This is post that has been in draft form for a couple of weeks. I keep coming back to it and rewording items. First off, let me say that I really like the Reeves article on generational differences in instructional design (I will actually use this article in my class along with the Prensky article).
I would be lumped into the Generation X group based on being born in the 1960’s. I can remember buying my first computer for grad school back in 1990 and deciding between the black and white Mac Classic for $2,500, or the $4,000 Color version. I can even remember thinking “why would anyone ever need a color computer”, so, I brought the Classic. Now 27 years later, things have changed just a bit. I would consider myself fairly tech-savvy since that is what I do. Most mornings I spend 20-30 reading about new technology developments and new tools. However, when I talk about many of these items with 19 year old college freshman I am often greeted with blank stares. Yes, it is true they have grown up with technology and the internet, but outside of a small percentage of them, they have some huge holes in regards to effective use or understanding of technology. Sure, they can rock at Snapchat, video games, Netflix and YouTube, but given a collaborative task using google spreadsheets or even PowerPoint and the gaps quickly show up.
I think we have this misperception (fostered by folks like Prensky) that just because they grew up with it and use their phones on a daily basis, then they are tech wizards and much better it than us old Gen X’ers. Technology is a huge gamut of ever-evolving things that I really think is hard for anyone to be fully on top of. Yes, it is true that they might have a better overall grasp, but it’s really about what you use on a daily basis. My mother-in-law ( A women in her late 70’s) can kill me and about anyone else with her complete mastery of the cable TV remote and the DVR. It is an amazing thing to watch, but yet she struggles with any software update for her iPhone.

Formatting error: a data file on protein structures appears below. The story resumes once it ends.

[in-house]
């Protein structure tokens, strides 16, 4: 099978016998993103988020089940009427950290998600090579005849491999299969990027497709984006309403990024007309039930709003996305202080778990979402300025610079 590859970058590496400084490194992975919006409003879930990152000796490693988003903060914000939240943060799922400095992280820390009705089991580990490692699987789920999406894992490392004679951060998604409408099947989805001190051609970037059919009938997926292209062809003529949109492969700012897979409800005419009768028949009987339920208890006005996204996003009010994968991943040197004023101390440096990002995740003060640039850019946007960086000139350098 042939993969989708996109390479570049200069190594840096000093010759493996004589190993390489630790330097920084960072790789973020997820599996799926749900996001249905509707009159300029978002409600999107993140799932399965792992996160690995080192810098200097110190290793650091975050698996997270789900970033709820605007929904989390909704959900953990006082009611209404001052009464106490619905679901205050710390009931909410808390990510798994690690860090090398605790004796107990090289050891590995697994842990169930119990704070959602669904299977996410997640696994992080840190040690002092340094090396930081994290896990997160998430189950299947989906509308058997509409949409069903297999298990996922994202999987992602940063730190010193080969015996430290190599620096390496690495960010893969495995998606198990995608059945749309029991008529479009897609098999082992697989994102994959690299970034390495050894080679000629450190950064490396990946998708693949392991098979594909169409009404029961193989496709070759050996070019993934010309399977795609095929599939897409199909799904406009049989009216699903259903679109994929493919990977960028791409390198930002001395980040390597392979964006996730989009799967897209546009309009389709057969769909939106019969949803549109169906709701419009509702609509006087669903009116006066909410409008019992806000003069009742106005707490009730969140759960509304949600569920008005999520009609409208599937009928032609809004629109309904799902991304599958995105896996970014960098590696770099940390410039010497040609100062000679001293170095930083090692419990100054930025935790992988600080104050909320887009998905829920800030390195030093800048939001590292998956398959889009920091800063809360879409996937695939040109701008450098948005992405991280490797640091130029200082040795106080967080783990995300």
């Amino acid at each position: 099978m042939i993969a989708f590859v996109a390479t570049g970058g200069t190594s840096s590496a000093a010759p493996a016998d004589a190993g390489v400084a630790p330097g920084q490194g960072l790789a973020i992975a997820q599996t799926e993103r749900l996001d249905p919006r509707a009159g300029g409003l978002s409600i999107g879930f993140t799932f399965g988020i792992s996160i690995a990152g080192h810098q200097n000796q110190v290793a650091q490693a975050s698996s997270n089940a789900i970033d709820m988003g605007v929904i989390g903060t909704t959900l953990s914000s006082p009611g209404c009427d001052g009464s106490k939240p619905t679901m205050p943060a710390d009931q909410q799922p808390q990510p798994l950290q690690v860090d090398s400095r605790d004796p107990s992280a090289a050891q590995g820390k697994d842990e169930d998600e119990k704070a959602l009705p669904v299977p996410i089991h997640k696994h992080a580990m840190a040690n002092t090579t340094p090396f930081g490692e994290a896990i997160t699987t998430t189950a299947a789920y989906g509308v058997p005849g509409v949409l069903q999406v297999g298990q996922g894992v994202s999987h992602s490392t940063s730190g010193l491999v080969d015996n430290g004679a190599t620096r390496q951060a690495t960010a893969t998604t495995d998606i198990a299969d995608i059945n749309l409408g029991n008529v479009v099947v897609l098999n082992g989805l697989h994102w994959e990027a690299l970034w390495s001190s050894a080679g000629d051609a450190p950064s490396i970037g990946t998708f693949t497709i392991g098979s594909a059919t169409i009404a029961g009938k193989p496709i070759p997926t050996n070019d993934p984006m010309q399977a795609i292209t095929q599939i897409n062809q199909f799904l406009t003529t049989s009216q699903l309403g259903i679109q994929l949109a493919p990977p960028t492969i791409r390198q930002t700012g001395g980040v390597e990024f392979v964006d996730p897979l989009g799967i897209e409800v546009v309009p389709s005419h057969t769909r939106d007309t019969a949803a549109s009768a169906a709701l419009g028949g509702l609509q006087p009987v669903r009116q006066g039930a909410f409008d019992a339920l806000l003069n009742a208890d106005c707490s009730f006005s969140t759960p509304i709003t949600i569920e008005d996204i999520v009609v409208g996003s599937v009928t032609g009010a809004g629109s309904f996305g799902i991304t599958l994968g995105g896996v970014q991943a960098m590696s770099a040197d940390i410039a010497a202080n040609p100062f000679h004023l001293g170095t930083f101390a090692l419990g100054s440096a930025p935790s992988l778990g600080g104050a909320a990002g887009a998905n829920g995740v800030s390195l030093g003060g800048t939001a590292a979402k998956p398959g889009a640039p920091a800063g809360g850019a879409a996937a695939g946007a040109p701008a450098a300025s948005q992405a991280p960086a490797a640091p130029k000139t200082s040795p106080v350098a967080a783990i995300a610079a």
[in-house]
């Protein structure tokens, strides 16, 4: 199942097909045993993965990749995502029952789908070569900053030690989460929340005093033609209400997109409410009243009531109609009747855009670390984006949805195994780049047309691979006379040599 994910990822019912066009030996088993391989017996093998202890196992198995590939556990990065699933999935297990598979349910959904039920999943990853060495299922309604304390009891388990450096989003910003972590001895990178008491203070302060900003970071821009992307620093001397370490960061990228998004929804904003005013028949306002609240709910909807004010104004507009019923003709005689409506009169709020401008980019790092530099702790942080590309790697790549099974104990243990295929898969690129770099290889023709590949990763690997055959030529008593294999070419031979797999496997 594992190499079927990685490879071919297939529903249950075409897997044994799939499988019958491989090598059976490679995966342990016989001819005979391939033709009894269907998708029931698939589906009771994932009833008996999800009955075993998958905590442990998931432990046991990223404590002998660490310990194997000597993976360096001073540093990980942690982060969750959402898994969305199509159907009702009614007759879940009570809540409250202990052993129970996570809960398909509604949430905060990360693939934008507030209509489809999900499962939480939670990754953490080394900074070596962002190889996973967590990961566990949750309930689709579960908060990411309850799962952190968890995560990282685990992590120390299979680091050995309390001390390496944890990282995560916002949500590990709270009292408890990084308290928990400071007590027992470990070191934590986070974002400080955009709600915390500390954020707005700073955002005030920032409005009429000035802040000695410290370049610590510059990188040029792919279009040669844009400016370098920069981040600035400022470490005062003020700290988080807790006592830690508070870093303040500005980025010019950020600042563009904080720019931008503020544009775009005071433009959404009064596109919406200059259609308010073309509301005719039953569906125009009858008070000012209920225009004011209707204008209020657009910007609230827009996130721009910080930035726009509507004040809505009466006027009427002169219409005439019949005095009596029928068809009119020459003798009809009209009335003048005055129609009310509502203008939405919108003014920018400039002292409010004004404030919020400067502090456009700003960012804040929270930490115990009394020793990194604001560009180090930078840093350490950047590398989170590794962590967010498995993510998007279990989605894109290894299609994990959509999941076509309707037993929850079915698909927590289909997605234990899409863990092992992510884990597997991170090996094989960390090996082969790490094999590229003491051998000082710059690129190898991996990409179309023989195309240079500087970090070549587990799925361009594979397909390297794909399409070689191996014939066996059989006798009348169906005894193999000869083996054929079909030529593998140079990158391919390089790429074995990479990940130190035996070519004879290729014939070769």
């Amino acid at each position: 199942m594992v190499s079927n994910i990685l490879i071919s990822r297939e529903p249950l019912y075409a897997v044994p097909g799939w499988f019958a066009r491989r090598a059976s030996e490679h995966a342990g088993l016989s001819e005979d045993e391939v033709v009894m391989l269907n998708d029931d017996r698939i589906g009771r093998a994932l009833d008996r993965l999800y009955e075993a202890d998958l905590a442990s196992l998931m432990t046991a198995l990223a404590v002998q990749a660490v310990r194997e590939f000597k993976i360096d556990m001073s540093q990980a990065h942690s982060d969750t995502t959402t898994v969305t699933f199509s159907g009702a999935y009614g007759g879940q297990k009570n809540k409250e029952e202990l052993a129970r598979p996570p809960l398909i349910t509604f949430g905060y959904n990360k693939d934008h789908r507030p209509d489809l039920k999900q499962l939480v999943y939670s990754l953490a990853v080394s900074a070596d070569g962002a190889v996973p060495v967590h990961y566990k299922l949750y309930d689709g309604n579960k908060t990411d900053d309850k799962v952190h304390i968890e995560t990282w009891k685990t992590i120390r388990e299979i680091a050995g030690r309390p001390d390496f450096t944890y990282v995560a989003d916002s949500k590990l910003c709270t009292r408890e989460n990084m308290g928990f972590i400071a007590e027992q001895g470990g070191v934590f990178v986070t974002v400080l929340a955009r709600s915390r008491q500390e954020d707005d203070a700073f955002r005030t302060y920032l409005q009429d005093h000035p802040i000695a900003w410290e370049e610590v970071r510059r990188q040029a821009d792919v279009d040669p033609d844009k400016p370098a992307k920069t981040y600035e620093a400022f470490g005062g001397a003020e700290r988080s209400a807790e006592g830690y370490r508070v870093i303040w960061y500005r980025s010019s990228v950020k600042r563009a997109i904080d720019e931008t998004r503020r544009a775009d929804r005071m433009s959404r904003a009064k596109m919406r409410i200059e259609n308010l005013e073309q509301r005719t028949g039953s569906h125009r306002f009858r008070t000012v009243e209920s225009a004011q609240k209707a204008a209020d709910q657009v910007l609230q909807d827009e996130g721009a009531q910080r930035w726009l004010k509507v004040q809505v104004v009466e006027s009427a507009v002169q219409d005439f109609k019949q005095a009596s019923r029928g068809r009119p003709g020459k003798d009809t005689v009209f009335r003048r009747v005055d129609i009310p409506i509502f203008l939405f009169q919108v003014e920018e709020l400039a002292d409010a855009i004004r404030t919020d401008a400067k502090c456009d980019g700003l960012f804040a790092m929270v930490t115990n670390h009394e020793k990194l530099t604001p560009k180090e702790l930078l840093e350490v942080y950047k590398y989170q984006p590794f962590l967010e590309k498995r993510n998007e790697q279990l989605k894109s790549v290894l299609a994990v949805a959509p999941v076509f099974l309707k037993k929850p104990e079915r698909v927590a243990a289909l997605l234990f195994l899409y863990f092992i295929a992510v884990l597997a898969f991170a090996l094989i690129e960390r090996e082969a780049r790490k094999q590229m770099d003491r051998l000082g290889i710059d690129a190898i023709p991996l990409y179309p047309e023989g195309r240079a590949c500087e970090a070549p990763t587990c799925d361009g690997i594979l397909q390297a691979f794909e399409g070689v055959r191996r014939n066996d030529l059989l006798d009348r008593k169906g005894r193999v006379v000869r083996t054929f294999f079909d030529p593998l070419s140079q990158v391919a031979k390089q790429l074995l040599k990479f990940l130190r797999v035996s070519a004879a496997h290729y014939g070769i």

I really enjoyed reading the Reeves article. He seems to take a better approach by actually looking at the data to determine what the differences (if any) there are. Moderation is what I preach in life and I think it applies here as well. It is often very easy to get caught up in the generalizations of day and assume they are true. You hear enough about one thing and it seems to catch on (as the assumptions on learning styles proves).
If you have some extra time, I really recommend reading the Reeves article, it has continued to make me think about many things in regards to this generational debate.
Prensky, M. (2001). Digital natives, digital immigrants – Part II: Do they really think differently? http://www.marcprensky.com/writing/Prensky%20-%20Digital%20Natives,%20Digital%20Immigrants%20-%20Part1.pdf
McKenzie, J. (2007). Digital nativism: Digital delusions & digital deprivation. http://fno.org/nov07/nativism.html
Reeves, T.C. (2008). Do generational differences matter in instructional design? http://paeaonline.org/wp-content/uploads/2016/07/10c-Gen-Diff-Matter.pdf